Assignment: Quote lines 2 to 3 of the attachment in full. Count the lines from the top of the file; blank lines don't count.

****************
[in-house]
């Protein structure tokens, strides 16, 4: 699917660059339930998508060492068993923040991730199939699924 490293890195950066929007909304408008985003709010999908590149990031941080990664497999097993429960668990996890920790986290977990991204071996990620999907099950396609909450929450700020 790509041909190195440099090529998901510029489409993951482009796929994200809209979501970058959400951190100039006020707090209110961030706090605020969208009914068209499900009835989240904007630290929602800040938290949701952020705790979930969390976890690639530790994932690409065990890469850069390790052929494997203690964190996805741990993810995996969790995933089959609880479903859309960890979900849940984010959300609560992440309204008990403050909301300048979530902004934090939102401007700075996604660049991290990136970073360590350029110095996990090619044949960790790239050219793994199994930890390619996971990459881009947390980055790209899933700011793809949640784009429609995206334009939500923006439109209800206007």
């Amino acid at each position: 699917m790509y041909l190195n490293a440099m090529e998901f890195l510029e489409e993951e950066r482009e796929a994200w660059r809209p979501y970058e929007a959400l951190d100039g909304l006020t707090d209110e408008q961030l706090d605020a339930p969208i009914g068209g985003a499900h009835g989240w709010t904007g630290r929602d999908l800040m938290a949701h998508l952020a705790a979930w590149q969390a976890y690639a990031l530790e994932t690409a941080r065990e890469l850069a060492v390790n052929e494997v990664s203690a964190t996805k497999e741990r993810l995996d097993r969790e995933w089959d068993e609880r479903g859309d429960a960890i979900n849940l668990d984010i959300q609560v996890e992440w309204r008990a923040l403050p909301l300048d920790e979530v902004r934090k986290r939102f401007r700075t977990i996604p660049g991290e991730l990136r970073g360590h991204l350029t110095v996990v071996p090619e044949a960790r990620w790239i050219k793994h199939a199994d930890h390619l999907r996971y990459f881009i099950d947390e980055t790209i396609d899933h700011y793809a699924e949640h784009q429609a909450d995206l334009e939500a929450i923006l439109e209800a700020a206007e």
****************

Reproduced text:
């Protein structure tokens, strides 16, 4: 699917660059339930998508060492068993923040991730199939699924 490293890195950066929007909304408008985003709010999908590149990031941080990664497999097993429960668990996890920790986290977990991204071996990620999907099950396609909450929450700020 790509041909190195440099090529998901510029489409993951482009796929994200809209979501970058959400951190100039006020707090209110961030706090605020969208009914068209499900009835989240904007630290929602800040938290949701952020705790979930969390976890690639530790994932690409065990890469850069390790052929494997203690964190996805741990993810995996969790995933089959609880479903859309960890979900849940984010959300609560992440309204008990403050909301300048979530902004934090939102401007700075996604660049991290990136970073360590350029110095996990090619044949960790790239050219793994199994930890390619996971990459881009947390980055790209899933700011793809949640784009429609995206334009939500923006439109209800206007």
């Amino acid at each position: 699917m790509y041909l190195n490293a440099m090529e998901f890195l510029e489409e993951e950066r482009e796929a994200w660059r809209p979501y970058e929007a959400l951190d100039g909304l006020t707090d209110e408008q961030l706090d605020a339930p969208i009914g068209g985003a499900h009835g989240w709010t904007g630290r929602d999908l800040m938290a949701h998508l952020a705790a979930w590149q969390a976890y690639a990031l530790e994932t690409a941080r065990e890469l850069a060492v390790n052929e494997v990664s203690a964190t996805k497999e741990r993810l995996d097993r969790e995933w089959d068993e609880r479903g859309d429960a960890i979900n849940l668990d984010i959300q609560v996890e992440w309204r008990a923040l403050p909301l300048d920790e979530v902004r934090k986290r939102f401007r700075t977990i996604p660049g991290e991730l990136r970073g360590h991204l350029t110095v996990v071996p090619e044949a960790r990620w790239i050219k793994h199939a199994d930890h390619l999907r996971y990459f881009i099950d947390e980055t790209i396609d899933h700011y793809a699924e949640h784009q429609a909450d995206l334009e939500a929450i923006l439109e209800a700020a206007e």